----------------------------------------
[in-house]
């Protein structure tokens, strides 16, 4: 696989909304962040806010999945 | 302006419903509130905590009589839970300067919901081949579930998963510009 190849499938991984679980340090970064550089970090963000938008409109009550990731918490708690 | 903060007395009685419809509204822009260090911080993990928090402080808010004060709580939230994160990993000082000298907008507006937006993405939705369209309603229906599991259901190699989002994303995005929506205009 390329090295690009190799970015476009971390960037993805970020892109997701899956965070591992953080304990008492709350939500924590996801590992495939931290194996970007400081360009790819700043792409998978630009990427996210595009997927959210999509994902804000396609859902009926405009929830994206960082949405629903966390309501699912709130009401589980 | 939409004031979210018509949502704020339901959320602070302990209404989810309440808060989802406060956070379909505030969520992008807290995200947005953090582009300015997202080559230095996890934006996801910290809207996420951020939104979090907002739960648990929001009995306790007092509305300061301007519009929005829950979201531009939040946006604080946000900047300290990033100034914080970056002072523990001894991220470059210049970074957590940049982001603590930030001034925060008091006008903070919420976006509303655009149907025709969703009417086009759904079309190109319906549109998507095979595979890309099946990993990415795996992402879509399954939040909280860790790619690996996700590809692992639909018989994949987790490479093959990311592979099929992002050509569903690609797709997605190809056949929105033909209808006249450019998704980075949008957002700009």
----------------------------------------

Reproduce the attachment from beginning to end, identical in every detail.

[in-house]
């Protein structure tokens, strides 16, 4: 696989909304962040806010999945 | 302006419903509130905590009589839970300067919901081949579930998963510009 190849499938991984679980340090970064550089970090963000938008409109009550990731918490708690 | 903060007395009685419809509204822009260090911080993990928090402080808010004060709580939230994160990993000082000298907008507006937006993405939705369209309603229906599991259901190699989002994303995005929506205009 390329090295690009190799970015476009971390960037993805970020892109997701899956965070591992953080304990008492709350939500924590996801590992495939931290194996970007400081360009790819700043792409998978630009990427996210595009997927959210999509994902804000396609859902009926405009929830994206960082949405629903966390309501699912709130009401589980 | 939409004031979210018509949502704020339901959320602070302990209404989810309440808060989802406060956070379909505030969520992008807290995200947005953090582009300015997202080559230095996890934006996801910290809207996420951020939104979090907002739960648990929001009995306790007092509305300061301007519009929005829950979201531009939040946006604080946000900047300290990033100034914080970056002072523990001894991220470059210049970074957590940049982001603590930030001034925060008091006008903070919420976006509303655009149907025709969703009417086009759904079309190109319906549109998507095979595979890309099946990993990415795996992402879509399954939040909280860790790619690996996700590809692992639909018989994949987790490479093959990311592979099929992002050509569903690609797709997605190809056949929105033909209808006249450019998704980075949008957002700009």